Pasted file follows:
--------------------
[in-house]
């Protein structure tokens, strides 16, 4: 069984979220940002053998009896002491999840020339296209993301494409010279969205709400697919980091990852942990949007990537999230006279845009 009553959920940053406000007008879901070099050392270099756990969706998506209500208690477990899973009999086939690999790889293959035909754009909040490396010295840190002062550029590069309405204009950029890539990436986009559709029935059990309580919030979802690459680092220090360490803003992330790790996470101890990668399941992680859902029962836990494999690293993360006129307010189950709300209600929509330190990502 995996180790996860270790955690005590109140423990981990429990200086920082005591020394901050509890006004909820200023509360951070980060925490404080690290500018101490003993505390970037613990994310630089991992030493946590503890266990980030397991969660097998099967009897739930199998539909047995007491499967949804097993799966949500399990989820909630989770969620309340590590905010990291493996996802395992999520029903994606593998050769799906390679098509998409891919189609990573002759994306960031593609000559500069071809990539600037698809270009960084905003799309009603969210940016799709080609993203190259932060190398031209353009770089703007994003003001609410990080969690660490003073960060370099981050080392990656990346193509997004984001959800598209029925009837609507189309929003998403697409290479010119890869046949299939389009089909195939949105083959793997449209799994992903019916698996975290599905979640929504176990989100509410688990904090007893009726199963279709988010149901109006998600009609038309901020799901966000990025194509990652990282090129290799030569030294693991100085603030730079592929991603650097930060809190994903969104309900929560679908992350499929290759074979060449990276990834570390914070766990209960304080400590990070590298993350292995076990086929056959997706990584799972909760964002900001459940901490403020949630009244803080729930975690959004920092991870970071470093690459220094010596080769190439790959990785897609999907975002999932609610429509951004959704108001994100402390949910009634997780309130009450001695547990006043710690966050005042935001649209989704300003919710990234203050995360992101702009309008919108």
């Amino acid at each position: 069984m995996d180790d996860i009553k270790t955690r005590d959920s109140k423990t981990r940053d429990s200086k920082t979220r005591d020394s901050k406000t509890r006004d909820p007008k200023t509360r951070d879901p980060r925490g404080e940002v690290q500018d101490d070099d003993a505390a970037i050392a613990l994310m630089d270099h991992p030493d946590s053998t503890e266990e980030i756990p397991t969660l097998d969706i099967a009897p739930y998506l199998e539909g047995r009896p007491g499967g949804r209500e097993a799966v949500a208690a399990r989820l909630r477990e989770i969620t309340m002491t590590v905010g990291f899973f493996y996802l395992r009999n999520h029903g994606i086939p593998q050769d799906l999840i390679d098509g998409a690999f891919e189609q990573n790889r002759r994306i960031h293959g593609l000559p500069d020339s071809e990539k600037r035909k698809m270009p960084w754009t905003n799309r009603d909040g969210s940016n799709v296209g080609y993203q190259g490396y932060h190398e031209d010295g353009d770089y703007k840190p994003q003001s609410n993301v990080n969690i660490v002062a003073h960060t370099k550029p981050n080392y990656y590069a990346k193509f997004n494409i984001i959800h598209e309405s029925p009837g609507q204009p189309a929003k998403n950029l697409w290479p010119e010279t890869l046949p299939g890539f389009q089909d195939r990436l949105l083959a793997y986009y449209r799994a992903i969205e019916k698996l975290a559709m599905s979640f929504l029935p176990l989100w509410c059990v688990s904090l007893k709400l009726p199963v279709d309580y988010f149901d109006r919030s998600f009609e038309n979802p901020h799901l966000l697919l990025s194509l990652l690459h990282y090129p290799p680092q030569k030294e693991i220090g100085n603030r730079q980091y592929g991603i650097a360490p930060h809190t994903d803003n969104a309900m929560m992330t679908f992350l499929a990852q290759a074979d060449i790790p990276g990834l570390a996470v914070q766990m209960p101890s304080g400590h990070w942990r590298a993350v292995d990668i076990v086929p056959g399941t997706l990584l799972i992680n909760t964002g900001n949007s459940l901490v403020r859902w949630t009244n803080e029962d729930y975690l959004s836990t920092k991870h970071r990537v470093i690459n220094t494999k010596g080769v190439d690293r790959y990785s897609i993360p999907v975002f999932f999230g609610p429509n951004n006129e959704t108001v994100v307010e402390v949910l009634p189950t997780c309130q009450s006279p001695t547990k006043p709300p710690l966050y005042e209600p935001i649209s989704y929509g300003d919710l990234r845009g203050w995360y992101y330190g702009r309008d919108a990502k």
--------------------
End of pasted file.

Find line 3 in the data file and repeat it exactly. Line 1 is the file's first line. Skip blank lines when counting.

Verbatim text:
């Amino acid at each position: 069984m995996d180790d996860i009553k270790t955690r005590d959920s109140k423990t981990r940053d429990s200086k920082t979220r005591d020394s901050k406000t509890r006004d909820p007008k200023t509360r951070d879901p980060r925490g404080e940002v690290q500018d101490d070099d003993a505390a970037i050392a613990l994310m630089d270099h991992p030493d946590s053998t503890e266990e980030i756990p397991t969660l097998d969706i099967a009897p739930y998506l199998e539909g047995r009896p007491g499967g949804r209500e097993a799966v949500a208690a399990r989820l909630r477990e989770i969620t309340m002491t590590v905010g990291f899973f493996y996802l395992r009999n999520h029903g994606i086939p593998q050769d799906l999840i390679d098509g998409a690999f891919e189609q990573n790889r002759r994306i960031h293959g593609l000559p500069d020339s071809e990539k600037r035909k698809m270009p960084w754009t905003n799309r009603d909040g969210s940016n799709v296209g080609y993203q190259g490396y932060h190398e031209d010295g353009d770089y703007k840190p994003q003001s609410n993301v990080n969690i660490v002062a003073h960060t370099k550029p981050n080392y990656y590069a990346k193509f997004n494409i984001i959800h598209e309405s029925p009837g609507q204009p189309a929003k998403n950029l697409w290479p010119e010279t890869l046949p299939g890539f389009q089909d195939r990436l949105l083959a793997y986009y449209r799994a992903i969205e019916k698996l975290a559709m599905s979640f929504l029935p176990l989100w509410c059990v688990s904090l007893k709400l009726p199963v279709d309580y988010f149901d109006r919030s998600f009609e038309n979802p901020h799901l966000l697919l990025s194509l990652l690459h990282y090129p290799p680092q030569k030294e693991i220090g100085n603030r730079q980091y592929g991603i650097a360490p930060h809190t994903d803003n969104a309900m929560m992330t679908f992350l499929a990852q290759a074979d060449i790790p990276g990834l570390a996470v914070q766990m209960p101890s304080g400590h990070w942990r590298a993350v292995d990668i076990v086929p056959g399941t997706l990584l799972i992680n909760t964002g900001n949007s459940l901490v403020r859902w949630t009244n803080e029962d729930y975690l959004s836990t920092k991870h970071r990537v470093i690459n220094t494999k010596g080769v190439d690293r790959y990785s897609i993360p999907v975002f999932f999230g609610p429509n951004n006129e959704t108001v994100v307010e402390v949910l009634p189950t997780c309130q009450s006279p001695t547990k006043p709300p710690l966050y005042e209600p935001i649209s989704y929509g300003d919710l990234r845009g203050w995360y992101y330190g702009r309008d919108a990502k």